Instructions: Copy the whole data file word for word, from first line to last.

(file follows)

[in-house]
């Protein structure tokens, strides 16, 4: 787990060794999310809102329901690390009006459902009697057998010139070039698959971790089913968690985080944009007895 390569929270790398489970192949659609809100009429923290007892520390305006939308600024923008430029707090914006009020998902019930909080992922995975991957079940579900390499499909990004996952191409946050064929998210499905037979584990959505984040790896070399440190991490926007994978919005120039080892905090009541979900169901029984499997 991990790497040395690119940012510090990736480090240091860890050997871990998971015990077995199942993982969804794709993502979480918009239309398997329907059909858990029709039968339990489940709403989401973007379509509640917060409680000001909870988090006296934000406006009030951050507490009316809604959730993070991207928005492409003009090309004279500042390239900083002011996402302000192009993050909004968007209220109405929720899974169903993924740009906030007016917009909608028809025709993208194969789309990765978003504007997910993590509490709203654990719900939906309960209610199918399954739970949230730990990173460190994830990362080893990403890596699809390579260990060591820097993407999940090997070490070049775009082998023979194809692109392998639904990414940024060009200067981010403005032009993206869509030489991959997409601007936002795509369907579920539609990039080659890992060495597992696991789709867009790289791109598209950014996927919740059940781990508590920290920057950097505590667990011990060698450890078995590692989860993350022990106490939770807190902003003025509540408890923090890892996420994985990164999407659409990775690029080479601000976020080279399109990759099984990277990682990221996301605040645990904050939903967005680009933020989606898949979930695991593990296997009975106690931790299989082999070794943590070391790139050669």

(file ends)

[in-house]
């Protein structure tokens, strides 16, 4: 787990060794999310809102329901690390009006459902009697057998010139070039698959971790089913968690985080944009007895 390569929270790398489970192949659609809100009429923290007892520390305006939308600024923008430029707090914006009020998902019930909080992922995975991957079940579900390499499909990004996952191409946050064929998210499905037979584990959505984040790896070399440190991490926007994978919005120039080892905090009541979900169901029984499997 991990790497040395690119940012510090990736480090240091860890050997871990998971015990077995199942993982969804794709993502979480918009239309398997329907059909858990029709039968339990489940709403989401973007379509509640917060409680000001909870988090006296934000406006009030951050507490009316809604959730993070991207928005492409003009090309004279500042390239900083002011996402302000192009993050909004968007209220109405929720899974169903993924740009906030007016917009909608028809025709993208194969789309990765978003504007997910993590509490709203654990719900939906309960209610199918399954739970949230730990990173460190994830990362080893990403890596699809390579260990060591820097993407999940090997070490070049775009082998023979194809692109392998639904990414940024060009200067981010403005032009993206869509030489991959997409601007936002795509369907579920539609990039080659890992060495597992696991789709867009790289791109598209950014996927919740059940781990508590920290920057950097505590667990011990060698450890078995590692989860993350022990106490939770807190902003003025509540408890923090890892996420994985990164999407659409990775690029080479601000976020080279399109990759099984990277990682990221996301605040645990904050939903967005680009933020989606898949979930695991593990296997009975106690931790299989082999070794943590070391790139050669």